RICHMOND, Va. -- Deciding to become a foster parent is a life-changing decision. There is no mold a family has to fit into to provide a loving and caring home for children waiting to be reunited with their biological families, according to our partners at Connecting Hearts.
A year after Jordan and Emily Shea-Nielsen married, Jordan realized she wanted to start a family.
"I was driving home from work crying every day because I knew I had to have a conversation," she said. "I can't be complete if I don't have kids. I don't know what to do with those feelings."
As a same-sex couple, trying to have a child could mean very invasive and expensive procedures. Plus Jordan said she was terrified of the possibility of being pregnant.
The couple then considered foster care.
"This might be a chance to have seasons of parenthood and seasons of solitude and go from there," Emily said. "If we grow our family that way, we do, and if we don't, at least we'll be able to help out in the community, so it's kind of how it all started."
Foster parents for four years now, Jordan and Emily have helped many children. They currently have three girls, ages 11, 12, and 14.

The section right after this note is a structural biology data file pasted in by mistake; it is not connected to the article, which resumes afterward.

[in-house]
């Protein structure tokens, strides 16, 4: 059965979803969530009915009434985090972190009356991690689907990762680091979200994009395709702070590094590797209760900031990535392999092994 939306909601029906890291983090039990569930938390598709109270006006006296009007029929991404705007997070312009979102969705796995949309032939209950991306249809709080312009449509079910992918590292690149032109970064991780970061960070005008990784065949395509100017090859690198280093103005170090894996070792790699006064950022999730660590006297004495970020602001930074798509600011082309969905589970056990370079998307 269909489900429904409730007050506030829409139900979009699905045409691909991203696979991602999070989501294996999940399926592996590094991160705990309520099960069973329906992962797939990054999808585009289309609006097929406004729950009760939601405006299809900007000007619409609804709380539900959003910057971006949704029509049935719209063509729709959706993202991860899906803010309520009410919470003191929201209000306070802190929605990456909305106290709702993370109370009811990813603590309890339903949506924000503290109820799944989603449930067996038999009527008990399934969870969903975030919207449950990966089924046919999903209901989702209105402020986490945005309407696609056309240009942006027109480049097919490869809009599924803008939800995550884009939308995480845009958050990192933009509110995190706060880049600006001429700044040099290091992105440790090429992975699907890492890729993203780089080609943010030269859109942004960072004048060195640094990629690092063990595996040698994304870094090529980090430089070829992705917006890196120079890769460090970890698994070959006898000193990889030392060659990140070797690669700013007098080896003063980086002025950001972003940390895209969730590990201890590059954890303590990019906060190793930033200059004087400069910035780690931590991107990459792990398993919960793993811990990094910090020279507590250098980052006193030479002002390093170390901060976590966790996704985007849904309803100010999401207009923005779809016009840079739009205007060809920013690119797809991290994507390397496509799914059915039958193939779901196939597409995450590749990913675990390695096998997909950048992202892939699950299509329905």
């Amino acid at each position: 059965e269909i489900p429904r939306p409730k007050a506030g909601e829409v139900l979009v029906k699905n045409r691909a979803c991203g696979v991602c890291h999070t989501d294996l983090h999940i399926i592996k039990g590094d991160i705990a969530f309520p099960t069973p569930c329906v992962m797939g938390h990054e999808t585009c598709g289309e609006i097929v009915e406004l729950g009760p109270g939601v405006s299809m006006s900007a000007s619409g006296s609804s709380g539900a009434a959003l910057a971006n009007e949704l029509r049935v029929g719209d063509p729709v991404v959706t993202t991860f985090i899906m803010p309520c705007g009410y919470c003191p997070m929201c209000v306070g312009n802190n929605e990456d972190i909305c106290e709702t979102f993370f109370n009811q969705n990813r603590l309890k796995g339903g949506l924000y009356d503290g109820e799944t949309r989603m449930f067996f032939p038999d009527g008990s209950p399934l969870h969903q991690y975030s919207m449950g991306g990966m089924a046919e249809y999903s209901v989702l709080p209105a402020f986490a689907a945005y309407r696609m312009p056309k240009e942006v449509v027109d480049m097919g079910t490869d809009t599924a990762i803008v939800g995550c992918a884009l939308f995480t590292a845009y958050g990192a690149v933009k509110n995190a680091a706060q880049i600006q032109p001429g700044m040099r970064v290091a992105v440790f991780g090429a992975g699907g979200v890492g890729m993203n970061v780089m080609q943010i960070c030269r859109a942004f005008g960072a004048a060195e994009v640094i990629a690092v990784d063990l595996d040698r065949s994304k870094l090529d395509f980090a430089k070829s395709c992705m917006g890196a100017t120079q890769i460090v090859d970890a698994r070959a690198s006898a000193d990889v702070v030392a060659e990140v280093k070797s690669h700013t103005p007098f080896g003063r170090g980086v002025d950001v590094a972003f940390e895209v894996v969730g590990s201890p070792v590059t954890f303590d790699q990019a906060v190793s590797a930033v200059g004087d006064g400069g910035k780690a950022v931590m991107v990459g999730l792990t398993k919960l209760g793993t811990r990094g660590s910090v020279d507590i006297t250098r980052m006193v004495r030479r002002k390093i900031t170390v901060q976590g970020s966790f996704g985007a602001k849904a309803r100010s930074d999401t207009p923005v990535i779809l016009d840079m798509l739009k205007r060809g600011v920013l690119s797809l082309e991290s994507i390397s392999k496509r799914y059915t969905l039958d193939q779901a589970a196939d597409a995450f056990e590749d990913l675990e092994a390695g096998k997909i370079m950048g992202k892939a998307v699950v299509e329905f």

The girls, who arrived as emergency placements last July, are in line to be adopted by Jordan and Emily.
"I don't remember what life was like back then," Emily said. "I can't recall a single detail of what life was like before they got here, because it just feels like they've always been here."
The couple also has a toddler boy who will soon be reunited with his biological parents.
While that's always the goal of foster care, it always brings mixed emotions.
"That loss is going to break that tiny little piece of our hearts that he has, but it's where he should be," Jordan said. "If he's safe, it's where he should be. And, so it's worth it to us for our hearts to break, so that their hearts don't have to break any more than they have."
These two moms also believe working with an agency that includes foster parents of all ages, races, and lifestyles sends an important message to the children.
"This is a life you can have. You can marry who you love, you can build a home with who you love, you can build a family with who you love, and it's not just about same-sex or single or married or divorced or anything else," Emily said. "It's just that kids are impressionable right now, and being able to see that whole picture."
A picture filled with love and family.
If you are interested in becoming a foster parent, you can contact Connecting Hearts by calling 804-282-5644.
Note: To protect the privacy of these foster children, their faces have been blurred.